In one of my previous posts I mentioned two techniques for improving the performance of reports hosted in SharePoint … Dataset caching and Report caching, but how do you decide you which one to apply?
Report Caching when enabled will stored a copy of the data required to run the report (this is not to be confused with snapshotting of reports where a complete rendered copy of the report stored). The cached data is only accessible to the report that cached it and can have specific refresh and expiration configuration settings that suit the requirements of the report. This is particularly appropriate for reports that contain information that is periodic in nature (e.g. daily/weekly/monthly status reports) but the information isn’t referenced in other reports. It should be noted that if data shown in a cached report changes this will not be updated in the report until the cache is and as a result you may find any other reports that reference that data directly will show different, more current, results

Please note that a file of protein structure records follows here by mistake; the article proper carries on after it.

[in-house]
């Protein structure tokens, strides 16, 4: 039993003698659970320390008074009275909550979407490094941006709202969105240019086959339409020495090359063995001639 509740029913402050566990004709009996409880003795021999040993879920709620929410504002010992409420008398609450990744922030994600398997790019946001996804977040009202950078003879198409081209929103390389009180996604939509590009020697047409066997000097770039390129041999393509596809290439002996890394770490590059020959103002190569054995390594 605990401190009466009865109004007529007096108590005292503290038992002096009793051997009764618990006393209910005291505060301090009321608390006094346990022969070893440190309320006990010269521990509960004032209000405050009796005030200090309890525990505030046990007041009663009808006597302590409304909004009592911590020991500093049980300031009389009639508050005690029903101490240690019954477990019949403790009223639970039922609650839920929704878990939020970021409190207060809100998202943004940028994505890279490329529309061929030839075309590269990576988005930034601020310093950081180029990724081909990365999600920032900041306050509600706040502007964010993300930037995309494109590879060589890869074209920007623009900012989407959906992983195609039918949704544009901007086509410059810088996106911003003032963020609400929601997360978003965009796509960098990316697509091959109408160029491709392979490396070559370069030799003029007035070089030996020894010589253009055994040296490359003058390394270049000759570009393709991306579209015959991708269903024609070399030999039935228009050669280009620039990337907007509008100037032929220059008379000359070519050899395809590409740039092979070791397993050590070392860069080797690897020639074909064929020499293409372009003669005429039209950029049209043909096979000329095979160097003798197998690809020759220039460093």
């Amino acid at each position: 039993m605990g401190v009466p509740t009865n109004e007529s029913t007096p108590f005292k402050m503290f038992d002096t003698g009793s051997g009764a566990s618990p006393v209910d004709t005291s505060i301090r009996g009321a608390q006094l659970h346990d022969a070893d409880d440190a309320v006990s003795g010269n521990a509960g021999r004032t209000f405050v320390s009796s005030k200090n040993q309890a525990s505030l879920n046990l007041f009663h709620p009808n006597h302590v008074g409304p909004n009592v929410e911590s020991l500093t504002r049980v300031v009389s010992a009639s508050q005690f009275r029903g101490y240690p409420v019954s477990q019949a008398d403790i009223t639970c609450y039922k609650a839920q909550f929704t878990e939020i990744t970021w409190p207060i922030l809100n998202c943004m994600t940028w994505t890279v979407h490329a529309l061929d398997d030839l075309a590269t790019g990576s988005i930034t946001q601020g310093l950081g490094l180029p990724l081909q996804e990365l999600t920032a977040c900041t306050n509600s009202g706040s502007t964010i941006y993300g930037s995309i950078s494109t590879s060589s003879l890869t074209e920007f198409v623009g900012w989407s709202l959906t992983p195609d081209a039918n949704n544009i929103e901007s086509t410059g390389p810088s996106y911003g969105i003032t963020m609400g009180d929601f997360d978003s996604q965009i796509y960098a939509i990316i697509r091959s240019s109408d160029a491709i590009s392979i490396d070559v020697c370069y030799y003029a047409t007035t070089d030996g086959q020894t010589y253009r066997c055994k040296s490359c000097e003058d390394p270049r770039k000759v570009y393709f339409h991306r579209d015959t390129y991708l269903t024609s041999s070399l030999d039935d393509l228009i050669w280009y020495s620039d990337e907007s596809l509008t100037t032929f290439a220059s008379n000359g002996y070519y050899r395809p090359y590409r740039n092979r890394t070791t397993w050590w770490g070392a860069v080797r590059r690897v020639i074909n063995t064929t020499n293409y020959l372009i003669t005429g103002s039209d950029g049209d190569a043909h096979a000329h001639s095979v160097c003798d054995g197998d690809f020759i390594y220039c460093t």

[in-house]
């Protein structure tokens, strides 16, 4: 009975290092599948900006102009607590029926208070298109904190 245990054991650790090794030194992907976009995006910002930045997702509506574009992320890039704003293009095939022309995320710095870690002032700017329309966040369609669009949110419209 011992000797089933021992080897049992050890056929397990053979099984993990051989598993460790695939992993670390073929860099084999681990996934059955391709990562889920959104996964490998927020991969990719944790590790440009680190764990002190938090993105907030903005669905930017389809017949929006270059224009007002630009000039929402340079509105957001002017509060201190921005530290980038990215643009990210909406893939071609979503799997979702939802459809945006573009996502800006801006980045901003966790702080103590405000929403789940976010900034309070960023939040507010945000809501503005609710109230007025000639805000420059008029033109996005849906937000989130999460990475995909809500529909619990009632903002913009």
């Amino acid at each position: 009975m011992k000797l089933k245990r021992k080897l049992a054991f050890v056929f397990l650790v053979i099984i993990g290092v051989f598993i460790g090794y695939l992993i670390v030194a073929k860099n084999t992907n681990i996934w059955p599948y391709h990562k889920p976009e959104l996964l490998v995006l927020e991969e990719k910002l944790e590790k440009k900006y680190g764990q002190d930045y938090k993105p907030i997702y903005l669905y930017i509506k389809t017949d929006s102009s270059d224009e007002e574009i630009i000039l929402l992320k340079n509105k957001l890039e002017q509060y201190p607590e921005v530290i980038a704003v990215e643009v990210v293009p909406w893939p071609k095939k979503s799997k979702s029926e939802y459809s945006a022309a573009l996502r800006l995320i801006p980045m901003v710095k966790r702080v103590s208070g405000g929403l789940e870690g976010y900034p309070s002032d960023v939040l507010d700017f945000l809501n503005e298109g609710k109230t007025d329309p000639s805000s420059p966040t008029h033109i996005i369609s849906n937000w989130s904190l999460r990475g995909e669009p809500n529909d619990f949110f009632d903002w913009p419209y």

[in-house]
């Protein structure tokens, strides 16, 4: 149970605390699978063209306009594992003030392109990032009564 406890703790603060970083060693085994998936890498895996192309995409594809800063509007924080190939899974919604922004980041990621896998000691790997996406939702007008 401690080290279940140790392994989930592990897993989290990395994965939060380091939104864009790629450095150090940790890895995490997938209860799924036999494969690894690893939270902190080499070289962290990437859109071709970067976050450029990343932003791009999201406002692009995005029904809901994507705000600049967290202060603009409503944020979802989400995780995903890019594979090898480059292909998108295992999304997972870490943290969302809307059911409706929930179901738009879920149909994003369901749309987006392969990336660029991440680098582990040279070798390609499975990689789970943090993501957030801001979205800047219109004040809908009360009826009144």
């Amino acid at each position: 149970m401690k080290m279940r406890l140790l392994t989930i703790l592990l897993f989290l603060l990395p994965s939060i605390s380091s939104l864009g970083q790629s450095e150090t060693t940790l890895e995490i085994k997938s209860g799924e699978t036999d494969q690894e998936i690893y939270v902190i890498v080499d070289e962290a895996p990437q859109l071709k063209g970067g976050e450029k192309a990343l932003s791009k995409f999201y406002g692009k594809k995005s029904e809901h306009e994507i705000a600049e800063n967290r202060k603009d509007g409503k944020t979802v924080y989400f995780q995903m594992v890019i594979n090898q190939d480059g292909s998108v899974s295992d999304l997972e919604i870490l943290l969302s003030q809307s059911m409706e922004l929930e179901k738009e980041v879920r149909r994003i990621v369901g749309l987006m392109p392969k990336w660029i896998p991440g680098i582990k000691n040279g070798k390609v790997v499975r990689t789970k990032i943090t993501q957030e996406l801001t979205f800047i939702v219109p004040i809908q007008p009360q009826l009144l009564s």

Shared Dataset Caching enables the storage of the data on a per dataset basis. The cached data is accessible to any report that depends on the Shared Dataset and all reports gain the performance advantage from the cached data. This is particularly appropriate where the rate of change of the various data sources is understood and can be taken into account when configuring the caching of the various shared datasets you have available. Configuring each Shared Dataset’s cache properties to take into account the churn rate on the source data will enable you ensure that the data stored is maintained at optimum freshness whilst still delivering the improved performance benefit to your reports of not having to query all the way back to the SQL Server for the data.